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Cambridge Studies in Islamic Civilization #3: The Feminine Principle in the Sikh Vision of the Transcendentby Nikky-guninder Kaur Singh
Synopses & Reviews
This work is an original and critical interpretation of Sikh literature from a feminist perspective. It analyzes the rich feminine imagery and symbolism that pervades the divine-human encounter in this literature, and gives a new authenticity to a relatively neglected religious tradition. Nikky Singh shows convincingly that Sikh Gurus and poets did not want the feminine principle to serve just as a figure of speech or literary device, but was intended, rather, to pervade the whole life of the Sikhs. Her work thus reverses an androcentric approach to Sikhism.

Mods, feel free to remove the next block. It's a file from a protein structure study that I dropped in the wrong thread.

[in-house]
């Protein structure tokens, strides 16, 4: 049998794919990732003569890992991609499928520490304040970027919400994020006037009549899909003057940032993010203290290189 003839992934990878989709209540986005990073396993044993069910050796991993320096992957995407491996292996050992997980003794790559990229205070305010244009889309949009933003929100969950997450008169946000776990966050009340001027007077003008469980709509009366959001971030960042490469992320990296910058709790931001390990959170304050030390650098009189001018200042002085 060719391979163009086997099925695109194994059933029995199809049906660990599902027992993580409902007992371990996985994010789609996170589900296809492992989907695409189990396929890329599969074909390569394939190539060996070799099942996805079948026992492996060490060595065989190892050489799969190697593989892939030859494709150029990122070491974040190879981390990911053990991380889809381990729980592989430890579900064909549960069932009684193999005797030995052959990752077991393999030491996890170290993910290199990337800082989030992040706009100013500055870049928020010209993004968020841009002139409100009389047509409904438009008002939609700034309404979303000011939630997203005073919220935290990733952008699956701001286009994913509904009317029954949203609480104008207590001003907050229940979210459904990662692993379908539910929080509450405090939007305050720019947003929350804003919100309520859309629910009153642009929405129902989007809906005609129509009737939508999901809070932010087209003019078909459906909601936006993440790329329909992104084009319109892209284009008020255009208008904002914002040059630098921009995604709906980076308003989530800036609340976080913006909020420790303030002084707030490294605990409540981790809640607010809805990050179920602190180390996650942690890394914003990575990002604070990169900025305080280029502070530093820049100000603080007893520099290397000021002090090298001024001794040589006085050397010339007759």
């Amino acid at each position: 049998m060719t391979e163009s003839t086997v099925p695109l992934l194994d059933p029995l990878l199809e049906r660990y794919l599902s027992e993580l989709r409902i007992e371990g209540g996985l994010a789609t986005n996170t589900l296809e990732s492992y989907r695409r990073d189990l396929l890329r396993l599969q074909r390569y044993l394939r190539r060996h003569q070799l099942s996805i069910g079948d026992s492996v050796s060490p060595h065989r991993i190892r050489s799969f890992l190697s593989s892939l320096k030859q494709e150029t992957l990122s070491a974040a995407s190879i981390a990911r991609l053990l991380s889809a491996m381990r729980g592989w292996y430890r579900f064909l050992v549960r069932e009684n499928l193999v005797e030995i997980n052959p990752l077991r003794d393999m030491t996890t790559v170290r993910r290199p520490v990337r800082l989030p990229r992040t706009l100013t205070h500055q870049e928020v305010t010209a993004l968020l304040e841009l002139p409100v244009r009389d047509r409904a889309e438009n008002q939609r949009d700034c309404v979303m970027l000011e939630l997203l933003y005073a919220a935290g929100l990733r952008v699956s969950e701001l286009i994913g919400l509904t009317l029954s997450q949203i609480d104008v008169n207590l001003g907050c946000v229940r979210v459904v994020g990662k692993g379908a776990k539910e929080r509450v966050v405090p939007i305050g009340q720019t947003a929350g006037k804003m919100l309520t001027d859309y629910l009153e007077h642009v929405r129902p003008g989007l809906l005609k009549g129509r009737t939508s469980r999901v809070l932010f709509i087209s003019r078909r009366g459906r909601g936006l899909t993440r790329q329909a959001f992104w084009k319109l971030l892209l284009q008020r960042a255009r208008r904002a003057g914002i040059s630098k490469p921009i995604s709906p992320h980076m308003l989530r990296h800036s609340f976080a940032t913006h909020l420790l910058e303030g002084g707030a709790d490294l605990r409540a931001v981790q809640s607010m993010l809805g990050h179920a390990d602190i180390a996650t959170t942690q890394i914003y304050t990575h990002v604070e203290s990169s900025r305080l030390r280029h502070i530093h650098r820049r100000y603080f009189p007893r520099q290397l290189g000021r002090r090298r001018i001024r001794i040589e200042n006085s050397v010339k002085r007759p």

A critical interpretation of Sikh literature from a feminist perspective.
An original and critical interpretation of Sikh literature from a feminist perspective.
Table of Contents
Preface; Introduction; 1. The primal paradox: seeing the transcendent; 2. Mother: the infinite Matrix; 3. The bride seeks her groom: an epiphany of interconnections; 4. Durga recalled: transition from mythos to ethos; 5. The maiden weaves: garlands of songs and waves; 6. The woman asks: â€˜What is Life?â€™; 7. Sundari: the paradigm of Sikh ethics; 8. Rani Raj Kaur: the mystical journey; Conclusion; Epilogue; Bibliography.
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